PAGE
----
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Shipping to Canada About

Background

The Canadian Food Inspection Agency (CFIA) is the US Department of Agriculture (USDA) counterpart. Their requirements, as specified in CFIA D-02-12, govern the importation of wood and wood products into Canada and hence the requirements with which I must comply as a re-exporter of Australian burls and hardwoods to Canada. In my experience since the implementation of D-02-12 Revision 6, I found customs personnel, border inspection agents and CFIA personnel themselves to be unaware of the applicable requirements for the required treatment and customs clearance of Australian burls and hardwoods into Canada . Prior to the latest revision effective 31 August 2017, CFIA D-02-12 Revision 6 set forth requirements in Section 2.1.1 permitting re-export of Australian burls and hardwoods treated in accordance with Appendix 1 under a Fumigation Certificate (less than 30 days old and performed by a USDA certified facility). When wrongly challenged on the requirement for a phytosanitary certificate, citing CFIA requirements as delineated in Section 2.1.1, all re-exports promptly cleared customs.

CFIA D-02-12 Revision 7 Effective 31 August 2017

On 31 August 2017, CFIA D-02-12 Revision 7 went into effect with additional requirements for export. The specific language in Revision 6 Section 2.1.1 specifying that "a Fumigation Certificate, in lieu of a Phytosanitary Certificate, will be accepted from facilities recognized by the USDA-APHIS" has been removed and Photosanitary Inspection and Certificate mandated. Though specifically not mandated by USDA, CFIA now requires any products I ship to be certified for re-export. Non-tropical wood products must now be either heat treated or less than 200 mm (almost 8") thickness and fumigated - as has always had performed - with methyl bromide per Appendix 1. Translated, shipment of wood products to Canada requires not only treatment performed by a USDA-certified facility (as was the case under Revision 6), but an inspection by an APHIS Accredited Certification Official (ACO) certifying (via Phytosanitary Certificate) readiness for export. The bottom line is additional time and cost for me to export and you to import.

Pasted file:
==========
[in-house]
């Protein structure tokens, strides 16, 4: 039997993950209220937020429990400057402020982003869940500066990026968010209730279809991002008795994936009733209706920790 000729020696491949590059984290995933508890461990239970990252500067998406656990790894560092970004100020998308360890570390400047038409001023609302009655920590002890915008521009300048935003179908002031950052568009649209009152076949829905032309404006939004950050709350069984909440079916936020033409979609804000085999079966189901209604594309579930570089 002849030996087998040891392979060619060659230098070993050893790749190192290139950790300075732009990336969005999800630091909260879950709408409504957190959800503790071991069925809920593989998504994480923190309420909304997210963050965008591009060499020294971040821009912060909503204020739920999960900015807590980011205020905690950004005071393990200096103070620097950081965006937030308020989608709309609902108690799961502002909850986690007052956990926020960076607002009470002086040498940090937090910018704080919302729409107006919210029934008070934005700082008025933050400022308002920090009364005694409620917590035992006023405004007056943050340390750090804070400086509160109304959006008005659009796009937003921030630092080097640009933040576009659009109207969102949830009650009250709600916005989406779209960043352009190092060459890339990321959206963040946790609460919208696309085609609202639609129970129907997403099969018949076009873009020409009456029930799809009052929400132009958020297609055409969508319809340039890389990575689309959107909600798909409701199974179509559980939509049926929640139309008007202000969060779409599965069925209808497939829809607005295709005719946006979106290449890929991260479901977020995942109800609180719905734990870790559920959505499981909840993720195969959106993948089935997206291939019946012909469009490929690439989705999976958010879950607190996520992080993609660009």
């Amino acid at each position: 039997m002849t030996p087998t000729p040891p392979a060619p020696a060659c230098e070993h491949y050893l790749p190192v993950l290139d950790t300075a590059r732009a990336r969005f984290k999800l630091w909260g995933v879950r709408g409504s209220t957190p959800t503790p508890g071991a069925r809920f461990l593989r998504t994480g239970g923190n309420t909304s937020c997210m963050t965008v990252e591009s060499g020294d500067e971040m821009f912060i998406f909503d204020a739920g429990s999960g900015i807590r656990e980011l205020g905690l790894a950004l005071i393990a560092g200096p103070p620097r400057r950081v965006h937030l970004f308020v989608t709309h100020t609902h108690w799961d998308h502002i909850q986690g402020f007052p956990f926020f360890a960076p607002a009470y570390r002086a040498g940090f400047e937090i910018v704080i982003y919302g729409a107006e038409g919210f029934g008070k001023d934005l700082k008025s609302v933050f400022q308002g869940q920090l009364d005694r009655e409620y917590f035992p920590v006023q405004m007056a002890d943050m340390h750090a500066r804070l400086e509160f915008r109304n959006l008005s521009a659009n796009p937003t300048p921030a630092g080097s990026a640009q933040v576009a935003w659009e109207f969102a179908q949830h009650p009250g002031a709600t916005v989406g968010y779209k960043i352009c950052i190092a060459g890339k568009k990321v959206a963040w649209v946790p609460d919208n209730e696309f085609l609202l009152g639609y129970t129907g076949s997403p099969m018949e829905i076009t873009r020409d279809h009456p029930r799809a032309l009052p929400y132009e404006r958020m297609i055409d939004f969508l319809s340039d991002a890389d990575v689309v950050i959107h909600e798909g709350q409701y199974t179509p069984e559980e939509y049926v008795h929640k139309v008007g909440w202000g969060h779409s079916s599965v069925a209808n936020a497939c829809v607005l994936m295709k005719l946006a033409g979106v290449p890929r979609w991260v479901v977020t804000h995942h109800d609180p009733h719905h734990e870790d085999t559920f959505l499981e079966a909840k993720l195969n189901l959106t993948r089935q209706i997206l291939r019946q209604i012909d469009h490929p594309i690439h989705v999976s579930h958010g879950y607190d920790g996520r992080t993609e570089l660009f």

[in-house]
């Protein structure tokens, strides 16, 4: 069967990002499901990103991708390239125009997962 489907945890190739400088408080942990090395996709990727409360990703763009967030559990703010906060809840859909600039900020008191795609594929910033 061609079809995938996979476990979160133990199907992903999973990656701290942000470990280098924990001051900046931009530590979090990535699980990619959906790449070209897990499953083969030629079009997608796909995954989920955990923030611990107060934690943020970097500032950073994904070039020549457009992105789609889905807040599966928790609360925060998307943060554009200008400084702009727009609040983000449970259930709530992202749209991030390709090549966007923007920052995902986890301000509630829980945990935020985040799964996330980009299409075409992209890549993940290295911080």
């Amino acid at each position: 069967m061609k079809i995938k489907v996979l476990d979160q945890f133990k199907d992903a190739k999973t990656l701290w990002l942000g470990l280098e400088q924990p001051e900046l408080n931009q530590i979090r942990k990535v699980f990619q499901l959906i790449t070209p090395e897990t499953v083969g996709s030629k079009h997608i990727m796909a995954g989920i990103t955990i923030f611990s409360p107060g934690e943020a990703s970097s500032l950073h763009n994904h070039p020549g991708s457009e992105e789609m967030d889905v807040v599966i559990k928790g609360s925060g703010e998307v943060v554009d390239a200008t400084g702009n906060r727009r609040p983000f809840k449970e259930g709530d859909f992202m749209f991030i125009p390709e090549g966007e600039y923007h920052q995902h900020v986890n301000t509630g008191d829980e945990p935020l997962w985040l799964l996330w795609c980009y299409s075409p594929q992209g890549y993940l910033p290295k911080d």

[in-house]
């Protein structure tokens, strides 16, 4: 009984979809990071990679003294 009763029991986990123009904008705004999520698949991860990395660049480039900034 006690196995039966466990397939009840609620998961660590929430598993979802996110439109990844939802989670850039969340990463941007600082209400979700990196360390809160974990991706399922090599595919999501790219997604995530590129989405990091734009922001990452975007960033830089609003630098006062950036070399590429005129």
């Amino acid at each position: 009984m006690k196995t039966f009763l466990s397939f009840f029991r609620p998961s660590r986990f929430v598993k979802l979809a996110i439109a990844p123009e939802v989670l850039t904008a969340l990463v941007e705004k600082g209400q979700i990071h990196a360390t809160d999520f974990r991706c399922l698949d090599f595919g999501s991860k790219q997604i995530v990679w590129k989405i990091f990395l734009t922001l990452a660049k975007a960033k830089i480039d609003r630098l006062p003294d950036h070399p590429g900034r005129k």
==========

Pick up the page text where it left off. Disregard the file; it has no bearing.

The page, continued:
Treatment Process and Costs

Two of 3 approved Fumigation Facilities in Virginia have had their onsite fumigation operations effectively shutdown. The facility I used through 2016 was a 50 mile roundtrip when delivering burls/hardwoods and then again when picking up following fumigation. The only approved facility available in 2017 is a 150 mile roundtrip (twice). About 5 days prior to treatment, I must submit a PPQ 572 via APHIS to USDA requesting an ACO perform a Phytosanitary inspection of any shipment to Canada at the Fumigation Facility. The cost of the inspection and Phytosanitary Certificate (PC) is approximately $63 USD (less than $1200 USD shipment value) or $106 USD (greater than $1200 USD shipment value). The approximate cost of fumigation is $225-250 USD. Though I do not charge a fee for the time involved in delivery or pickup, there will be a fuel charge of $40 USD.

References